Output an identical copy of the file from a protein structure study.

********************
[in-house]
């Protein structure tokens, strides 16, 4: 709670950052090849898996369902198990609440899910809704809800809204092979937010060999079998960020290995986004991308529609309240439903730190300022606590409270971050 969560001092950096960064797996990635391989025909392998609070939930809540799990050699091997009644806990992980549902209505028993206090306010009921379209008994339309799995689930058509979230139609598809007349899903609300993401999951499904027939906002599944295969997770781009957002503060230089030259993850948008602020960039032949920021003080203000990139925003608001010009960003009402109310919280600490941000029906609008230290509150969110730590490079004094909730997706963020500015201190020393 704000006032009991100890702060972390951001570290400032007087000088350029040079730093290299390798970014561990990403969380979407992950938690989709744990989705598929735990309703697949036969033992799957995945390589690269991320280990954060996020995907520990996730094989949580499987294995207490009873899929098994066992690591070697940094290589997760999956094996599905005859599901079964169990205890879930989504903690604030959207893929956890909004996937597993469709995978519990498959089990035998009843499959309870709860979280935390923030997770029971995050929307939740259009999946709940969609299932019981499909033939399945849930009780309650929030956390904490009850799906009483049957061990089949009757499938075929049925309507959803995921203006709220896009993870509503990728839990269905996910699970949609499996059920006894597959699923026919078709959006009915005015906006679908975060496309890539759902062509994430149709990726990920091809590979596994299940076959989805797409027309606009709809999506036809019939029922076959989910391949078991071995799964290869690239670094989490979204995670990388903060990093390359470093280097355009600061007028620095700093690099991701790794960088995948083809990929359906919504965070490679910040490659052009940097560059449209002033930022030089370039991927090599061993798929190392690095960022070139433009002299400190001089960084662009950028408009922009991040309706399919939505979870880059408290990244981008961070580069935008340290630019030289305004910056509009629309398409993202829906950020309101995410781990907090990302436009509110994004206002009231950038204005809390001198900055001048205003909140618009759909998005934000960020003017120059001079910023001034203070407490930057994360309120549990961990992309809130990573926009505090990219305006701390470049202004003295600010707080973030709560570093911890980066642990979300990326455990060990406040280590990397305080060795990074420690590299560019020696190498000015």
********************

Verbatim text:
[in-house]
């Protein structure tokens, strides 16, 4: 709670950052090849898996369902198990609440899910809704809800809204092979937010060999079998960020290995986004991308529609309240439903730190300022606590409270971050 969560001092950096960064797996990635391989025909392998609070939930809540799990050699091997009644806990992980549902209505028993206090306010009921379209008994339309799995689930058509979230139609598809007349899903609300993401999951499904027939906002599944295969997770781009957002503060230089030259993850948008602020960039032949920021003080203000990139925003608001010009960003009402109310919280600490941000029906609008230290509150969110730590490079004094909730997706963020500015201190020393 704000006032009991100890702060972390951001570290400032007087000088350029040079730093290299390798970014561990990403969380979407992950938690989709744990989705598929735990309703697949036969033992799957995945390589690269991320280990954060996020995907520990996730094989949580499987294995207490009873899929098994066992690591070697940094290589997760999956094996599905005859599901079964169990205890879930989504903690604030959207893929956890909004996937597993469709995978519990498959089990035998009843499959309870709860979280935390923030997770029971995050929307939740259009999946709940969609299932019981499909033939399945849930009780309650929030956390904490009850799906009483049957061990089949009757499938075929049925309507959803995921203006709220896009993870509503990728839990269905996910699970949609499996059920006894597959699923026919078709959006009915005015906006679908975060496309890539759902062509994430149709990726990920091809590979596994299940076959989805797409027309606009709809999506036809019939029922076959989910391949078991071995799964290869690239670094989490979204995670990388903060990093390359470093280097355009600061007028620095700093690099991701790794960088995948083809990929359906919504965070490679910040490659052009940097560059449209002033930022030089370039991927090599061993798929190392690095960022070139433009002299400190001089960084662009950028408009922009991040309706399919939505979870880059408290990244981008961070580069935008340290630019030289305004910056509009629309398409993202829906950020309101995410781990907090990302436009509110994004206002009231950038204005809390001198900055001048205003909140618009759909998005934000960020003017120059001079910023001034203070407490930057994360309120549990961990992309809130990573926009505090990219305006701390470049202004003295600010707080973030709560570093911890980066642990979300990326455990060990406040280590990397305080060795990074420690590299560019020696190498000015």